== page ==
Recently, I have immersed myself in dystopian sci-fi and speculative fiction (not only writing but also reading it) and topped this up with a few vintage post-apocalyptic films. It wasn’t a conscious decision on my part. I suppose my subconscious mind told me to do it. My body was craving a projection into the future, just like it sometimes craves salted-caramel ice-cream or sauerkraut.
I have also been indulging in historical fiction and fantasy as well as historical non-fiction. I suppose this was my ice-cream binge to balance the dystopian sauerkraut one.
What I found interesting is that – subconsciously – I have been circumventing contemporary fiction. I wouldn’t touch the times I live in with a barge pole.
I think there is a good reason for that. As a global society we have now reached that “tipping point” (incidentally the title of two very relevant books I’ve been reading, one by Terry Tyler, the other by Michelle Cook). Some call it a point of no-return. It’s the moment when we realise that we are about to lose control over the world we live in. Certain groups of people react by isolating themselves and hiding inside their homogeneous cocoons; they ostracise and blame others. There are those who simply deny reality and live every day to the fullest as if it was their last one (which may be a very wise strategy successfully applied by ostriches). And there are those who have accepted our tipping over the point of no-return and are now trying to regain control of what’s left, to make sense of it and start afresh on the rubble of the old. I do that in my personal life. When I feel that things are getting on top of me and I’m losing control, I tend to retrace my steps back in time, back to basics: my childhood, my home village, the woods I used to romp in with my dog, and me crawling under the duvet and shutting my eyes to ward off the bogeyman (it seemed to work then, not so effective now).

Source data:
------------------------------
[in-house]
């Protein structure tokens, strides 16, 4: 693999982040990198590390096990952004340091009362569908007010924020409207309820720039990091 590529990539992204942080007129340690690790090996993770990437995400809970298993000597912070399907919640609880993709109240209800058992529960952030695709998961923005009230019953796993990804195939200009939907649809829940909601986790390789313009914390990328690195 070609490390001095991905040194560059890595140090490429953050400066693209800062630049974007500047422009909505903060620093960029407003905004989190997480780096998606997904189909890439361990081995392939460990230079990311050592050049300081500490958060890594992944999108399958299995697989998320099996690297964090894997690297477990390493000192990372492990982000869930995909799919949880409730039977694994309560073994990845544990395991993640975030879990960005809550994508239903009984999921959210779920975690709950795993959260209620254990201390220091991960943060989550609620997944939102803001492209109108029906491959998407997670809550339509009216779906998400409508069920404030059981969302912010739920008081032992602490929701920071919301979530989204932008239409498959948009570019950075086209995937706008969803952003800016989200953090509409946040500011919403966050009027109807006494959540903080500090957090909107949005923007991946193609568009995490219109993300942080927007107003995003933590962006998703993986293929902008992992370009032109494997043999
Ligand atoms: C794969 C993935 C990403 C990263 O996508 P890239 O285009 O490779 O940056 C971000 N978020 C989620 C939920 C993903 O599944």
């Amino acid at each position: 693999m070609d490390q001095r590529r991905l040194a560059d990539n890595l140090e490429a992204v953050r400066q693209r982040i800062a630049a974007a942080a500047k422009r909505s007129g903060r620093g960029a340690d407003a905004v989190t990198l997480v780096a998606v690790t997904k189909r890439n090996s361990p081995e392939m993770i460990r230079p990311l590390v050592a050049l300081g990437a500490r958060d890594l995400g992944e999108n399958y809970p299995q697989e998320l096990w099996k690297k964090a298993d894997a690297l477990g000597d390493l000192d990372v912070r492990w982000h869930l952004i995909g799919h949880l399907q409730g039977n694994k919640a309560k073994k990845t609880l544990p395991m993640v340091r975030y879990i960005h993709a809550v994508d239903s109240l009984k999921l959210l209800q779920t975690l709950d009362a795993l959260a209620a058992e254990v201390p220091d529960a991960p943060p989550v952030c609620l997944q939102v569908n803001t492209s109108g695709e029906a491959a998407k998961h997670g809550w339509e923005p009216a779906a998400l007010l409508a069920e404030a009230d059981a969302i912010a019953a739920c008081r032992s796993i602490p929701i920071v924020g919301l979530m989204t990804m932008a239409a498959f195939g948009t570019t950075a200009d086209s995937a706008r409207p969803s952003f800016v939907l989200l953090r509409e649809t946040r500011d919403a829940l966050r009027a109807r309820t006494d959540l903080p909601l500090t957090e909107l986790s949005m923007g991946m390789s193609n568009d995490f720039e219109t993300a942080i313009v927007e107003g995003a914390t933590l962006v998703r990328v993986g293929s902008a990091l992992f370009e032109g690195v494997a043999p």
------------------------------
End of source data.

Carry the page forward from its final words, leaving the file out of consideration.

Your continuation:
A similar response to our grim reality is evident from current trends in fiction. Writers reject all the stimuli our modern world smothers us with: all the mod-cons, technology, luxuries and riches, air-travel, space-travel, speed, greed, materialism, fashion and social media. Fiction writers search beyond that. Because that context cannot possibly constitute the pinnacle of our civilisation. It only shows we have transferred control to inanimate objects and the artificial intelligence (which isn’t really intelligent – it is only a vessel of our intelligence). Writers and film makers have the foresight of Kassandra, or at least they (we?) are simply more intuitive. Writers look outside the box and they travel beyond our times. To find answers to our unsatisfactory, disintegrating reality, they climb over the hill of that tipping point and back in time – back to the basics. Funnily enough, post-apocalyptic sci-fi and fantasy fiction take us back on history’s timeline, to a pre-industrial age – the times when we were still in control of ourselves. Think The Second Sleep by Robert Harris. This is where dystopian meets historical – it is the point of a fresh start.
The End of the Road http://mybook.to/TheEndoftheRoad